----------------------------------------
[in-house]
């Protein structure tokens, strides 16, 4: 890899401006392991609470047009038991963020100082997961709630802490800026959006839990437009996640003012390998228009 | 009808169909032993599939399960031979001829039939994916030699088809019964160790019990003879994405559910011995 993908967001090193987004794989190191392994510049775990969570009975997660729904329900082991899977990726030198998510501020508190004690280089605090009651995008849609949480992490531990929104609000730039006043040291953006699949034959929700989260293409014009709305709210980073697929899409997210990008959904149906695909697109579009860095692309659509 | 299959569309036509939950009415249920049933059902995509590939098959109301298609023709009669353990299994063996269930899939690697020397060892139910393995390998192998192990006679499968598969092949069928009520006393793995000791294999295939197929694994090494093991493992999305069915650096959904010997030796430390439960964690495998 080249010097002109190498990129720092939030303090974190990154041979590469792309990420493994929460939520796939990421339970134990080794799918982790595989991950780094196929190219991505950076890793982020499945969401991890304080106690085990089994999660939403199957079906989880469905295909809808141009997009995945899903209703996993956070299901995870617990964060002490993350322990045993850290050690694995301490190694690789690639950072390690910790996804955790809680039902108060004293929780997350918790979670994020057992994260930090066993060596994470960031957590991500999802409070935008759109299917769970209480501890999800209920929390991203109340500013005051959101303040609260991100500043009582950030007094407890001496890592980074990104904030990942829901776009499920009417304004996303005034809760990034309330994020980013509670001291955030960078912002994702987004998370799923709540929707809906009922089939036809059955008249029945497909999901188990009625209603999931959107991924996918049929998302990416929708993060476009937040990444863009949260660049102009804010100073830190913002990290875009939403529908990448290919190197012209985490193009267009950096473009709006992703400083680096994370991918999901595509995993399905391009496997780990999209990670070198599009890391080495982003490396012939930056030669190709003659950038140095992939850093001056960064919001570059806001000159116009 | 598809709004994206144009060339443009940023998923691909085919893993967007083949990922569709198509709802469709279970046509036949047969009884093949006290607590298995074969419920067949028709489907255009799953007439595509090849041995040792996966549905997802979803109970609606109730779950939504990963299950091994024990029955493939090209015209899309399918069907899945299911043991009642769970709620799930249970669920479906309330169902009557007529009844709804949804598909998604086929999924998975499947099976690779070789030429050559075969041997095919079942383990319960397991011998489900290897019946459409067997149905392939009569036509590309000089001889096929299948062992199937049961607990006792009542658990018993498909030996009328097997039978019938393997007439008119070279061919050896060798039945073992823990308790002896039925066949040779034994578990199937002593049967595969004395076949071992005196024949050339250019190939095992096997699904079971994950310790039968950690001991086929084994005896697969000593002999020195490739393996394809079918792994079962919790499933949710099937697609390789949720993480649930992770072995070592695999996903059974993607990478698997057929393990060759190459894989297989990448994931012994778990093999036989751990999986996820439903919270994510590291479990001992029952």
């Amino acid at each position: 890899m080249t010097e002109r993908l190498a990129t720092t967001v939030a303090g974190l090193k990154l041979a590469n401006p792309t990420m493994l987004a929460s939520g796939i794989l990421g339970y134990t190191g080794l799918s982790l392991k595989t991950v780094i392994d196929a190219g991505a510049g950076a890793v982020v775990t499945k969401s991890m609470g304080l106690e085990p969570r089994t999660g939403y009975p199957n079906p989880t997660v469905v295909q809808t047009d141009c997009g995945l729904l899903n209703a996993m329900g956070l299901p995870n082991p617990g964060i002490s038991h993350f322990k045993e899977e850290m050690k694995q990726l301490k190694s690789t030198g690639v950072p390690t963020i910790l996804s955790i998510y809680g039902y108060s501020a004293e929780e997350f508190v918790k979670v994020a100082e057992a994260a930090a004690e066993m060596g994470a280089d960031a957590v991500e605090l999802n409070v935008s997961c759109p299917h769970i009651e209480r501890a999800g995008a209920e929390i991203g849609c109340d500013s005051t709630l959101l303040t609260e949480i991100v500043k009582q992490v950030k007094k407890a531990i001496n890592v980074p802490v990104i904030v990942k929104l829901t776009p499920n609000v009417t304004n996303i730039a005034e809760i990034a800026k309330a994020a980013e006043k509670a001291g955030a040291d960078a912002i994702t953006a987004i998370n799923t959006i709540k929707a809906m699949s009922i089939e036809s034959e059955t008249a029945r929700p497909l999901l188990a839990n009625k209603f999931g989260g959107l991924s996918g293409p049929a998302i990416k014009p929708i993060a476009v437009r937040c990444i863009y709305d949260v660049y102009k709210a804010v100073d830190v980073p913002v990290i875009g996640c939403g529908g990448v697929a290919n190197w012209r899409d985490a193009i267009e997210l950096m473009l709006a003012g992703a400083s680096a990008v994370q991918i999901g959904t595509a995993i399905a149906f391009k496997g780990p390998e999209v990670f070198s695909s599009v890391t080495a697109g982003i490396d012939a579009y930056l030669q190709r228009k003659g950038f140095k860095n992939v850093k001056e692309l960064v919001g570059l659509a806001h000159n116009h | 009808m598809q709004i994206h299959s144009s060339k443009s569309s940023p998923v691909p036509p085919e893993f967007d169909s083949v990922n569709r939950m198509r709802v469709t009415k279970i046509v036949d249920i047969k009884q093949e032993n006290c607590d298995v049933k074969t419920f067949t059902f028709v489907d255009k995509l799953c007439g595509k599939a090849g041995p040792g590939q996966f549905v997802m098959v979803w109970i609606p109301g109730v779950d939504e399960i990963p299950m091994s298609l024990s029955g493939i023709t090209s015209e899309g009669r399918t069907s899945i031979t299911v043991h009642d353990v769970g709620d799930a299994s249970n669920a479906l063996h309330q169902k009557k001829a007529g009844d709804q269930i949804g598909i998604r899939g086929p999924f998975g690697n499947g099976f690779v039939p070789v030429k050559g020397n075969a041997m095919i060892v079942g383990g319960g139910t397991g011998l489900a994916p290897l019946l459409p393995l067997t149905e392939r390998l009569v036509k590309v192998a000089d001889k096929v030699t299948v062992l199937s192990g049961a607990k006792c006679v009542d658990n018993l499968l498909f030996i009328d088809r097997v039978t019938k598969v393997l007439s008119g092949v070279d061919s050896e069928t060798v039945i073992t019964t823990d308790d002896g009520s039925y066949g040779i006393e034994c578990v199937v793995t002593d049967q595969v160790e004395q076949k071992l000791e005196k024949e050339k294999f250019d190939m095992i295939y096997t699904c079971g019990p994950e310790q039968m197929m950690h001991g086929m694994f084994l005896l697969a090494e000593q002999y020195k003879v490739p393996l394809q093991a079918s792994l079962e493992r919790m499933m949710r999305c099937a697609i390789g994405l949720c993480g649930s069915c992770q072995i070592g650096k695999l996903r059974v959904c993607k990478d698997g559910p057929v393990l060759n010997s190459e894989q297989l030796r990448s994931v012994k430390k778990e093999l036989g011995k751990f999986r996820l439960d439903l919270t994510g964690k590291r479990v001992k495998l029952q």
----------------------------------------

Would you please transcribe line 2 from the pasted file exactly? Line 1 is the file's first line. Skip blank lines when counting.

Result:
């Protein structure tokens, strides 16, 4: 890899401006392991609470047009038991963020100082997961709630802490800026959006839990437009996640003012390998228009 | 009808169909032993599939399960031979001829039939994916030699088809019964160790019990003879994405559910011995 993908967001090193987004794989190191392994510049775990969570009975997660729904329900082991899977990726030198998510501020508190004690280089605090009651995008849609949480992490531990929104609000730039006043040291953006699949034959929700989260293409014009709305709210980073697929899409997210990008959904149906695909697109579009860095692309659509 | 299959569309036509939950009415249920049933059902995509590939098959109301298609023709009669353990299994063996269930899939690697020397060892139910393995390998192998192990006679499968598969092949069928009520006393793995000791294999295939197929694994090494093991493992999305069915650096959904010997030796430390439960964690495998 080249010097002109190498990129720092939030303090974190990154041979590469792309990420493994929460939520796939990421339970134990080794799918982790595989991950780094196929190219991505950076890793982020499945969401991890304080106690085990089994999660939403199957079906989880469905295909809808141009997009995945899903209703996993956070299901995870617990964060002490993350322990045993850290050690694995301490190694690789690639950072390690910790996804955790809680039902108060004293929780997350918790979670994020057992994260930090066993060596994470960031957590991500999802409070935008759109299917769970209480501890999800209920929390991203109340500013005051959101303040609260991100500043009582950030007094407890001496890592980074990104904030990942829901776009499920009417304004996303005034809760990034309330994020980013509670001291955030960078912002994702987004998370799923709540929707809906009922089939036809059955008249029945497909999901188990009625209603999931959107991924996918049929998302990416929708993060476009937040990444863009949260660049102009804010100073830190913002990290875009939403529908990448290919190197012209985490193009267009950096473009709006992703400083680096994370991918999901595509995993399905391009496997780990999209990670070198599009890391080495982003490396012939930056030669190709003659950038140095992939850093001056960064919001570059806001000159116009 | 598809709004994206144009060339443009940023998923691909085919893993967007083949990922569709198509709802469709279970046509036949047969009884093949006290607590298995074969419920067949028709489907255009799953007439595509090849041995040792996966549905997802979803109970609606109730779950939504990963299950091994024990029955493939090209015209899309399918069907899945299911043991009642769970709620799930249970669920479906309330169902009557007529009844709804949804598909998604086929999924998975499947099976690779070789030429050559075969041997095919079942383990319960397991011998489900290897019946459409067997149905392939009569036509590309000089001889096929299948062992199937049961607990006792009542658990018993498909030996009328097997039978019938393997007439008119070279061919050896060798039945073992823990308790002896039925066949040779034994578990199937002593049967595969004395076949071992005196024949050339250019190939095992096997699904079971994950310790039968950690001991086929084994005896697969000593002999020195490739393996394809079918792994079962919790499933949710099937697609390789949720993480649930992770072995070592695999996903059974993607990478698997057929393990060759190459894989297989990448994931012994778990093999036989751990999986996820439903919270994510590291479990001992029952």